DACA Program to End
The lives of hundreds of thousands undocumented youth or DREAMers are once again in limbo. The U.S. Administration has announced that the Deferred Action for Childhood Arrivals (DACA) program will be phased out within the next six months. The program allows undocumented immigrants who were brought to the U.S. as children to work with a social security number and live in the country without fear of deportation. These 800,000 recipients, many of whom are in college, will no longer have the legal protections they formerly had. It’s a crushing blow.
The stress and fear for undocumented students is real. They may not be able to finish their education due to financial hardships and stressors, they may not be able work in the career they have been studying towards, and they will become vulnerable to deportation. Get the facts so you can support them with the phasing out of DACA – legally, socio-emotionally and academically – through March 5, 2018 and beyond.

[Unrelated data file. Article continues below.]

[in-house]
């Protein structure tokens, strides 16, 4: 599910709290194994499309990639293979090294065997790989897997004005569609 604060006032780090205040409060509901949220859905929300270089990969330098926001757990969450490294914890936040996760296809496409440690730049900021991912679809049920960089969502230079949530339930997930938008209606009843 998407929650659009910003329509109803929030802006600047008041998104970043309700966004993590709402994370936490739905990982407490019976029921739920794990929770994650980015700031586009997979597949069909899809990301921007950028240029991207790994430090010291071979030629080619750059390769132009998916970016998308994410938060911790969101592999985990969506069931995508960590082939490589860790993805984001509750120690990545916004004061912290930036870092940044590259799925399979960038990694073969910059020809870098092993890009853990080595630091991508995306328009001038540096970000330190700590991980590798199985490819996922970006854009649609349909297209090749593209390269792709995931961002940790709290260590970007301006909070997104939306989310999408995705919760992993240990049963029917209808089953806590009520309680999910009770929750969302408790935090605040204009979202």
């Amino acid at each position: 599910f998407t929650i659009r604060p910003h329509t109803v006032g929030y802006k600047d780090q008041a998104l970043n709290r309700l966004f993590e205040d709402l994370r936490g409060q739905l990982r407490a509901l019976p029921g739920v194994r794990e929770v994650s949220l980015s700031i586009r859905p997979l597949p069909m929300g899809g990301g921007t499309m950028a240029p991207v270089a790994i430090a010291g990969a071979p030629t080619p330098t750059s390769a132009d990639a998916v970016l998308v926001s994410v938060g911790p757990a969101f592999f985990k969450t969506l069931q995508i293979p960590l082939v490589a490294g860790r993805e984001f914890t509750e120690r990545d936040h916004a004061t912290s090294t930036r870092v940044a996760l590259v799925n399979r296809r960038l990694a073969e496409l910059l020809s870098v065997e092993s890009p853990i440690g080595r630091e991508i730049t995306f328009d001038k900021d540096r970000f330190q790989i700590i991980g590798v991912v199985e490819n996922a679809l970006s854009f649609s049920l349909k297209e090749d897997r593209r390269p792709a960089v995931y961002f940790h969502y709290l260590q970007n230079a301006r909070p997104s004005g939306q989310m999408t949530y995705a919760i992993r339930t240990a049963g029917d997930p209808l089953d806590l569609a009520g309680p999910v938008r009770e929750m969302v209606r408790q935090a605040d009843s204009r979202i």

Diversity, Equity, & Inclusion Training for Faculty and Staff
Campuses across the country feel the intensifying call to stand in unison and invest effort and energy to ensure that leaders, staff, and faculty are committed to and demonstrating a mutual goal to create an inclusive campus environment. Many recognize the potential rewards of increased student persistence and graduation and increased staff/faculty retention.
Now is the time to reignite and reinvigorate intentional, comprehensive training programs focused on issues of diversity, equity, inclusion and social justice.
First Generation Students